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Abu Dhabi free zones are the emerging centres of global logistics and industrial concentration Abu Dhabi free zones are the emerging centres of global logistics and industrial concentration


Ishtiaq Ali Mehkri

Published: Tue 30 Oct 2018, 11:03 AM

Last updated: Tue 30 Oct 2018, 1:06 PM

Abu Dhabi is economically viable, and is a success story in the region. The emirate is focused on transforming into a hub for trade and industrialisation, and the Abu Dhabi Airports Free Zone (ADAFZ) is a milestone on the path of achieving that objective. As rightly stated, it is the 'gateway to the future', as more than 50 countries have their physical presence and investments in the free zone. 
Abu Dhabi's sea ports, especially the Zayed Port, dry docks and state-of-the-art infrastructure, coupled with stringent regulations, have made it a centre-stage for trade and commerce. Similarly, it operates free zones at Abu Dhabi International Airport, Al Ain International Airport and Al Bateen Executive Airport and also comprises of a Logistics Park, Business Park and a Business Centre. The intention is to bring all services under one roof, and make it a one-stop facility. 
The goal is to offer excellent and attractive options for foreign investors looking for big-ticket projects in the emirate. Its investor-friendly policies and regulations are an opportunity to tap into the huge potential of one of the growing industrial hubs of the region, and benefit from an era of liberalism in global economy.
The Free Zone concept of the emirate is ambitious and underscores the vision of economic diversification. It addresses areas such as aviation, aerospace, technology & ICT, pharmaceuticals, cold storage, logistics, e-commerce, consultancy, light manufacturing and trading. Likewise, some of the major vitals are logistics, medium and heavy industries and oil and energy projects.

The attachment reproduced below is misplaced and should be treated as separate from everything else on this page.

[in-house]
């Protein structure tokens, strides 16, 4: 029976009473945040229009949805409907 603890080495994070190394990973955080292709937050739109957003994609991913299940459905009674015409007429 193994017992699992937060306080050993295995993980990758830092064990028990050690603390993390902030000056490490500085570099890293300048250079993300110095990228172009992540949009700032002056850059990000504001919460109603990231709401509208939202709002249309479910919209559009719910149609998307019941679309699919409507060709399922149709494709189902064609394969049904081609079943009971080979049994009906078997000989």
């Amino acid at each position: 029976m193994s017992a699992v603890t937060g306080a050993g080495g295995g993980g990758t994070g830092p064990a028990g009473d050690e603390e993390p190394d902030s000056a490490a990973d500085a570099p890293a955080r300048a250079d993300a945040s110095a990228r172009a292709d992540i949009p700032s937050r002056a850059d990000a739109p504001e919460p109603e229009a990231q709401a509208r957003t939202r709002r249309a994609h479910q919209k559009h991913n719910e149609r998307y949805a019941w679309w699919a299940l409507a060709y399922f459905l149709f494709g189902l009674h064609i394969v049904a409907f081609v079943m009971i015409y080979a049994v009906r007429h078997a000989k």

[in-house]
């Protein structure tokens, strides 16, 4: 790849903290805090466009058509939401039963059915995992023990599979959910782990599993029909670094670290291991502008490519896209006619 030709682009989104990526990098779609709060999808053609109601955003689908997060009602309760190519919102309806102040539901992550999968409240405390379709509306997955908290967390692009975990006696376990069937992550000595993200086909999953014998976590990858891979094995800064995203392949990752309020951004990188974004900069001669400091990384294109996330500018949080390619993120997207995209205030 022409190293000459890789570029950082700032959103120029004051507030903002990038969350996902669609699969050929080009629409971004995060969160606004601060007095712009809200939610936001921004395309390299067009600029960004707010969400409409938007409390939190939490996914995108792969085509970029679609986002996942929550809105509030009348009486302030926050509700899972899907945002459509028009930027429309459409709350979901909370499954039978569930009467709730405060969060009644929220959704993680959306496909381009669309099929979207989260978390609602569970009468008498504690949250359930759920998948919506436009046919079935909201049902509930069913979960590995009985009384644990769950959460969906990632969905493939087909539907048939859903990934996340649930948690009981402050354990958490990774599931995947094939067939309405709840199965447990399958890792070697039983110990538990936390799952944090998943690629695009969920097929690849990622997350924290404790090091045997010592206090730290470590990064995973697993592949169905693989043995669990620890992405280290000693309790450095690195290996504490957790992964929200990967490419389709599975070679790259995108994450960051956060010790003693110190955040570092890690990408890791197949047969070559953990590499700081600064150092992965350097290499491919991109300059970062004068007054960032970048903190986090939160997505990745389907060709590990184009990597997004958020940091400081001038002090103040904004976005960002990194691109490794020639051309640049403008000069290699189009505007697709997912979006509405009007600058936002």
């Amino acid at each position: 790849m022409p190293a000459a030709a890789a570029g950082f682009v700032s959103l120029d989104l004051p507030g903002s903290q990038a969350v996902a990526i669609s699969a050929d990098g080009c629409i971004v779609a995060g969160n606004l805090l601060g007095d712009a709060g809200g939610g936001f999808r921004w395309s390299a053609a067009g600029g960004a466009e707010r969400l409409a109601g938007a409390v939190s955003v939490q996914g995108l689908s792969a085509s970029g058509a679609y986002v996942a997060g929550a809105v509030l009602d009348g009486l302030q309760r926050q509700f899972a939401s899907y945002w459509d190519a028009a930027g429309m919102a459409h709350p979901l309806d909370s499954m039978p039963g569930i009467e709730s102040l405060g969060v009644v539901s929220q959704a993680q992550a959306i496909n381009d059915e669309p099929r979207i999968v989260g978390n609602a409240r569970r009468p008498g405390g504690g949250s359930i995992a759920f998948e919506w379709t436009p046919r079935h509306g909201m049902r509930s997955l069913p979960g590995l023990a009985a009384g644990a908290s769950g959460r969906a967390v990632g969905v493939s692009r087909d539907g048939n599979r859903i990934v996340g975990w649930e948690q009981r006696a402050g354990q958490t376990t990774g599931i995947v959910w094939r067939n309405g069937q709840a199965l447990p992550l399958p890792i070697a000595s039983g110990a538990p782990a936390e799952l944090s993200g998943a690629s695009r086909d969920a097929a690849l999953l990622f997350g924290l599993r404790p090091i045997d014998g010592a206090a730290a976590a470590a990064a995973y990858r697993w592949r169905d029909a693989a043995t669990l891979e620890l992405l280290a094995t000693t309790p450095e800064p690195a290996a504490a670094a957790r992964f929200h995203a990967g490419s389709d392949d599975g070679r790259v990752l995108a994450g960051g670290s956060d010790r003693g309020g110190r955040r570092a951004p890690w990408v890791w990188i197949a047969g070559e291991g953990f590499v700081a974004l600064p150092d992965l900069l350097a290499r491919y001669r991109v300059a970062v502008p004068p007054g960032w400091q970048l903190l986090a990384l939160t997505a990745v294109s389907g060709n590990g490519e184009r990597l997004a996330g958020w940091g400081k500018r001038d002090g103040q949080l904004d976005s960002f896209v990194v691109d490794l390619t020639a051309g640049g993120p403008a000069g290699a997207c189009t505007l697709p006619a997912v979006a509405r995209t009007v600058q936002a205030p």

Investment in Abu Dhabi comes with a multitude of incentives, such as 100 per cent foreign ownership of companies, full repatriation of capital and profits and exemption from taxes. Entrepreneurs do not have to pay corporate tax, income tax, import or re-export duties, and there are no currency restrictions.
Abu Dhabi has a forward-looking plan for expanding horizons of cooperation, and is eager to seek broad-based investments and partnerships with world's leading producers of goods. At the same time, its navigational and aviation linkages, as well as warehousing facilities, make it an indispensable centre for commerce. 
This is broadly known as the Economic Vision of 2030, which will see the emirate's socio-economic boom with an approach based on diversifying the economy from energy-centric to technology, production and services. 
The free zones sit at the pinnacle of providing logistical and investment facilities to more than a quarter of world population and contributes around 60 per cent of revenue to the country's GDP. While Abu Dhabi marshals its trade lines with Saudi Arabia and beyond through an upcoming rail network, it is set to become the magnet of business and investment in the region.

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